British Association of Dermatologists' Guidelines for the Management of Pemphigus Vulgaris 2017

K.E. Harman; D. Brown; L.S. Exton; R.W. Groves; P.J. Hampton; M.F. Mohd Mustapa; J.F. Setterfield; P.D. Yesudian


The British Journal of Dermatology. 2017;177(5):1170-1201. 

In This Article

General Principles of Management

PV is an uncommon and potentially life-threatening disease requiring immunosuppressive treatment. It should be managed by secondary-care physicians experienced in the treatment of autoimmune mucocutaneous diseases. The management of active oral PV with systemic therapies should be approached in the same way as the management of active skin disease and could be managed by dermatologists where oral medicine expertise is not available.

The management of PV can be considered in two main phases: induction of remission and maintenance of remission.

Remission Induction

In remission induction the initial aim of treatment is to induce disease control, defined as new lesions ceasing to form and established lesions beginning to heal.[47] Corticosteroids are the most effective and rapidly acting treatment for PV, hence they are critical in this phase. Using corticosteroids, disease control typically takes several weeks to achieve (median 3 weeks).[50] During this phase the intensity of treatment may need to be built up rapidly to suppress disease activity. Although adjuvant drugs are often initiated during this phase, their immediate therapeutic benefit is relatively limited because of their slower onset. They are rarely used alone to induce remission in PV.

After disease control is achieved there follows a consolidation phase during which the drug doses used to induce disease control are continued. The end of this consolidation phase is defined arbitrarily as being reached when 80% of lesions have healed, both mucosal and skin, and there have been no new lesions for at least 2 weeks.[47] This phase may be relatively short, but could be considerably longer if there is extensive cutaneous ulceration. Healing of oral ulceration tends to take longer than that for skin, with the oral cavity often the last site to clear in those with mucocutaneous PV. The end of the consolidation phase is the point at which most clinicians would begin to taper treatment, usually the corticosteroid dose. Premature tapering of corticosteroids, before disease control is established and consolidated, is not recommended.

Remission Maintenance

After induction there follows a maintenance phase during which treatment is gradually reduced (see section 11·3), in order to minimize side-effects, to the minimum required for disease control. The ultimate goal of treatment should be to maintain remission on prednisolone 10 mg daily or less, with 10 mg being the dose designated arbitrarily as 'minimal therapy' by international consensus.[47] PV is a chronic disease, and in one study 36% of patients required at least 10 years of treatment.[51]

Systemic corticosteroids are the most important element of remission induction and consolidation. In general, adjuvant drugs are slower in onset than corticosteroids. Their main role is in remission maintenance. Adjuvant drugs are combined commonly with corticosteroids with the aim of increasing efficacy and reducing maintenance corticosteroid doses and subsequent corticosteroid side-effects. Although mortality and complete remission rates have improved since the introduction of adjuvant drugs, this is in comparison with historical controls. Until 2017 there had been no prospective, high-quality controlled studies that demonstrated conclusively the presumed benefits of adjuvant drugs in PV.[52] Therefore, some authorities have not used adjuvant drugs unless there were contraindications or side-effects of corticosteroids, or if tapering the corticosteroids dose was associated with repeated relapses.[9] Some trials demonstrated lower cumulative corticosteroid doses, but without a difference in primary disease outcome measures, for azathioprine, cyclophosphamide and mycophenolate mofetil,[53–55] which we believe is a clinically relevant outcome. A systematic review and meta-analysis, which included 10 trials and pooled adjuncts together, concluded that they were not beneficial for achieving remission but collectively decreased risk of relapse by 29%.[55] Despite this sparsity of evidence, it was commonly believed that adjuvant drugs were likely to be beneficial, as proven in other areas of autoimmunity, and most centres use them as standard practice. In 2017, the first RCT conclusively demonstrating the benefit of an adjuvant drug was published: rituximab combined with short-term prednisolone showed superior efficacy to prednisolone alone, with rates of complete remission of PV, off all treatment, of 89% compared with 28% at 2 years.[45]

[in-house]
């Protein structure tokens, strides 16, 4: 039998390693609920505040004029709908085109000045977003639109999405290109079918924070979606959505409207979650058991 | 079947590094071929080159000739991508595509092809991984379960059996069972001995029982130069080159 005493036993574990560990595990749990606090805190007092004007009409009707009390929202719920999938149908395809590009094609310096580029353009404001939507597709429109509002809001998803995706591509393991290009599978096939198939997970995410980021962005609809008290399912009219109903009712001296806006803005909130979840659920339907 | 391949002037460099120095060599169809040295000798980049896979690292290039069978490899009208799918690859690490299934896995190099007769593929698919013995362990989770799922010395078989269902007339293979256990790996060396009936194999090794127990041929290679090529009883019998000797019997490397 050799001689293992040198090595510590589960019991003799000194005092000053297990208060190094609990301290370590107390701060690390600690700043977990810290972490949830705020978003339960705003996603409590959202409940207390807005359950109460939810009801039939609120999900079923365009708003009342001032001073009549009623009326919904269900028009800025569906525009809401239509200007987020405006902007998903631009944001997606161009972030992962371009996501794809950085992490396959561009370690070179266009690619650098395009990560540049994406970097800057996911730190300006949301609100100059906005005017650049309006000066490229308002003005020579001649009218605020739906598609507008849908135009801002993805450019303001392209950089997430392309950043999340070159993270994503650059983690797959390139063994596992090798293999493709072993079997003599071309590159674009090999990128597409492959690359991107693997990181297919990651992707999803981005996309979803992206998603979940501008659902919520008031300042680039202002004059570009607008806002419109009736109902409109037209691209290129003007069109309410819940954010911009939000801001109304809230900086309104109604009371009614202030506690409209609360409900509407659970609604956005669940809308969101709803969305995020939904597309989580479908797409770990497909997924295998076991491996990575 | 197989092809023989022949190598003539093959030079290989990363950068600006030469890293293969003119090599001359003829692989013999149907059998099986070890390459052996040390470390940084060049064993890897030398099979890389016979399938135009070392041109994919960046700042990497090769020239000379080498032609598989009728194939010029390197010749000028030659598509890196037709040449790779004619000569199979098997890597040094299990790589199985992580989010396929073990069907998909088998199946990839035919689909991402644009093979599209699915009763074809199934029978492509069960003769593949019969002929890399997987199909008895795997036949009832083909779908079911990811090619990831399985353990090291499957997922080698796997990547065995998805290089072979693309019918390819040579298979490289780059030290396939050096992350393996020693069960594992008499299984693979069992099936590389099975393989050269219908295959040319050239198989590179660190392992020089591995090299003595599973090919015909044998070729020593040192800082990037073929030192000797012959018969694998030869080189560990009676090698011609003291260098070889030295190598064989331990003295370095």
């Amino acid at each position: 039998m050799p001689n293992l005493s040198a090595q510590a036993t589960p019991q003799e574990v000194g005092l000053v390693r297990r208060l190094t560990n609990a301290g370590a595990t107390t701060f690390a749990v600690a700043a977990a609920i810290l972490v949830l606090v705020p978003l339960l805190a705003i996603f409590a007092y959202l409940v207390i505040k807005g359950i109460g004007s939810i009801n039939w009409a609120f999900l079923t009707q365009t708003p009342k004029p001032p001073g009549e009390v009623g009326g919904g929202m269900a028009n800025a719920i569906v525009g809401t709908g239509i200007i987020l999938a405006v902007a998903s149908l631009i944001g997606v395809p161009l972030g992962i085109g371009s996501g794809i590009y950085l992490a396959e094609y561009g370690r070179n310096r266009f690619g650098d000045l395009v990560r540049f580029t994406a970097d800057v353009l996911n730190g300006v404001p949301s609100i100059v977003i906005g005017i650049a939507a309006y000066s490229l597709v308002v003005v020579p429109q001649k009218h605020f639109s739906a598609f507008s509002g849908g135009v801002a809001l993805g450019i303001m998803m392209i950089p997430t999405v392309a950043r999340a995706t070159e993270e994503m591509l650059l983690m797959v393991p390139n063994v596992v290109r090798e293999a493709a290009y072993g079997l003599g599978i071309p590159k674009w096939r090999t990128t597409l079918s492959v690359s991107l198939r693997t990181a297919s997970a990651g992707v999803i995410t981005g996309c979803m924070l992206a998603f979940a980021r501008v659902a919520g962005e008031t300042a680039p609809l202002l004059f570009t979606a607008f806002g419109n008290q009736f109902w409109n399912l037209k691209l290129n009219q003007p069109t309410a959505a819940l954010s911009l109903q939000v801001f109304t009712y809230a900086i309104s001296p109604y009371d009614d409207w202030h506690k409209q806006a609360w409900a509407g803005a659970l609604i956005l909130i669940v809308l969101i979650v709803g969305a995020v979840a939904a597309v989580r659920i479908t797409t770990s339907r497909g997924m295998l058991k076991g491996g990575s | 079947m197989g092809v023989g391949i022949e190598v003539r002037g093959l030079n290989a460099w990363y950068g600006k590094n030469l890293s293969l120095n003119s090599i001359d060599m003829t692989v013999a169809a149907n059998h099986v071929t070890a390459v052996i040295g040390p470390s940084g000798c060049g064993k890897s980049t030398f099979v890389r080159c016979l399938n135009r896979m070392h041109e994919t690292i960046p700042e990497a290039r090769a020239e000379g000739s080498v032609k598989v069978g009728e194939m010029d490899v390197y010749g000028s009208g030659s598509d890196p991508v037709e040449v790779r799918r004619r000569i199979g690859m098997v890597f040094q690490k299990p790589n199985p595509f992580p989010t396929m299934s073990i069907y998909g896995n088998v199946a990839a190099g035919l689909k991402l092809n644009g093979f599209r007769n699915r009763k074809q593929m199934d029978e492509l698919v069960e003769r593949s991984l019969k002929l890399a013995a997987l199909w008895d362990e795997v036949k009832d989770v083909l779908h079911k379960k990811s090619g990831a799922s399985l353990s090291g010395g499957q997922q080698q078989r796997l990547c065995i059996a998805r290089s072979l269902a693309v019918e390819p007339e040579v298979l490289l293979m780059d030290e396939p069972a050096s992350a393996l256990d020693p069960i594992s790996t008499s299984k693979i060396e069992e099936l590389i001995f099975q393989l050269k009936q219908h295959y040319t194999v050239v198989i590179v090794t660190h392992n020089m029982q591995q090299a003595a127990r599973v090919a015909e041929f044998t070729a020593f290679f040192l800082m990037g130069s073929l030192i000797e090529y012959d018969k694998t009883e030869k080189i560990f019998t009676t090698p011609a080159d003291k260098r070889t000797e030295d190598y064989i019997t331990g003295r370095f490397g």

An overview of PV management, with the aim of providing a brief reference for the clinical setting, is summarized in Table 1, and a more detailed description follows.

Treatment Withdrawal

Withdrawal of treatment is a realistic aim, with one study reporting rates of complete remission off-therapy of 38%, 50% and 75% achieved in 3, 5 and 10 years from diagnosis, respectively.[56] Another study reported that 59% of patients were off treatment after a mean treatment duration of 3 years and this outcome was not associated with initial disease severity.[57] However, withdrawal of treatment should be cautious and not done prematurely; relapse rates are high initially, with 47% of successfully treated patients relapsing in one trial when treatment was stopped after 1 year.[58]